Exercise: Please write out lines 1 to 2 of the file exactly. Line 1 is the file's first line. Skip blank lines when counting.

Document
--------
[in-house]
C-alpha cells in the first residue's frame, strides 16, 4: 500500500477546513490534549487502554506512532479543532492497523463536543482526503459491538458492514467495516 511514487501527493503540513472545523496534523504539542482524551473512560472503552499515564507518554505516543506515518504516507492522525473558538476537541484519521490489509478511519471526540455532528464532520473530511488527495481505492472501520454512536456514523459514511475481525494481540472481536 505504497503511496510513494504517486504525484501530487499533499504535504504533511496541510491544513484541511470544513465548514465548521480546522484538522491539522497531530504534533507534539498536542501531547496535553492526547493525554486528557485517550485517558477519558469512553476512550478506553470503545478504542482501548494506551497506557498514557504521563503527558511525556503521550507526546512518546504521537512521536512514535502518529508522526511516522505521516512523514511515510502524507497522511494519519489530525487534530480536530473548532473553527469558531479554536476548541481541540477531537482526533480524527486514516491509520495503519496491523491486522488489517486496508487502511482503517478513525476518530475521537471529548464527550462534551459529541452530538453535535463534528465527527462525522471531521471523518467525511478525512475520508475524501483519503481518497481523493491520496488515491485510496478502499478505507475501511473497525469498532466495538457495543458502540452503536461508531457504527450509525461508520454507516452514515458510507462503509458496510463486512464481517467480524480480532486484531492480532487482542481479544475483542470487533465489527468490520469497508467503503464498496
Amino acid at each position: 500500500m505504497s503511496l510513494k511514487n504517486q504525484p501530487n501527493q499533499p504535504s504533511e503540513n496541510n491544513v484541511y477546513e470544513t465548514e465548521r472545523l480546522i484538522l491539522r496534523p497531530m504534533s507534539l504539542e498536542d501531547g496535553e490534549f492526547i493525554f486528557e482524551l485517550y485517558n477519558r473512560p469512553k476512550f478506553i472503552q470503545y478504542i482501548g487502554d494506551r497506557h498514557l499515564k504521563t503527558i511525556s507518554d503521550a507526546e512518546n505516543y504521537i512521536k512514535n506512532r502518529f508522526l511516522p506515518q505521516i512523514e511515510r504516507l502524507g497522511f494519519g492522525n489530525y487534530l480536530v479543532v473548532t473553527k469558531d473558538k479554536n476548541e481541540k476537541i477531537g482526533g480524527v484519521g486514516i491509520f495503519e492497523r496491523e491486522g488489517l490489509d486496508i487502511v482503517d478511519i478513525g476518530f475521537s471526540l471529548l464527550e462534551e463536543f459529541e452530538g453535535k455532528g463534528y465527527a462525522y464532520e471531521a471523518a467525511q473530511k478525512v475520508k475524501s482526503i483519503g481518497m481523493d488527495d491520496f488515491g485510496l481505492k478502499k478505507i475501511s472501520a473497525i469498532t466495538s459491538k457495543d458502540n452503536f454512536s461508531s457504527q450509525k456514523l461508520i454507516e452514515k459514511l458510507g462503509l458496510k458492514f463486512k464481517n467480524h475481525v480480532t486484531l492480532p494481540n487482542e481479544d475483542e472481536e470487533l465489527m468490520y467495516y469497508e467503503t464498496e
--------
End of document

[in-house]
C-alpha cells in the first residue's frame, strides 16, 4: 500500500477546513490534549487502554506512532479543532492497523463536543482526503459491538458492514467495516 511514487501527493503540513472545523496534523504539542482524551473512560472503552499515564507518554505516543506515518504516507492522525473558538476537541484519521490489509478511519471526540455532528464532520473530511488527495481505492472501520454512536456514523459514511475481525494481540472481536 505504497503511496510513494504517486504525484501530487499533499504535504504533511496541510491544513484541511470544513465548514465548521480546522484538522491539522497531530504534533507534539498536542501531547496535553492526547493525554486528557485517550485517558477519558469512553476512550478506553470503545478504542482501548494506551497506557498514557504521563503527558511525556503521550507526546512518546504521537512521536512514535502518529508522526511516522505521516512523514511515510502524507497522511494519519489530525487534530480536530473548532473553527469558531479554536476548541481541540477531537482526533480524527486514516491509520495503519496491523491486522488489517486496508487502511482503517478513525476518530475521537471529548464527550462534551459529541452530538453535535463534528465527527462525522471531521471523518467525511478525512475520508475524501483519503481518497481523493491520496488515491485510496478502499478505507475501511473497525469498532466495538457495543458502540452503536461508531457504527450509525461508520454507516452514515458510507462503509458496510463486512464481517467480524480480532486484531492480532487482542481479544475483542470487533465489527468490520469497508467503503464498496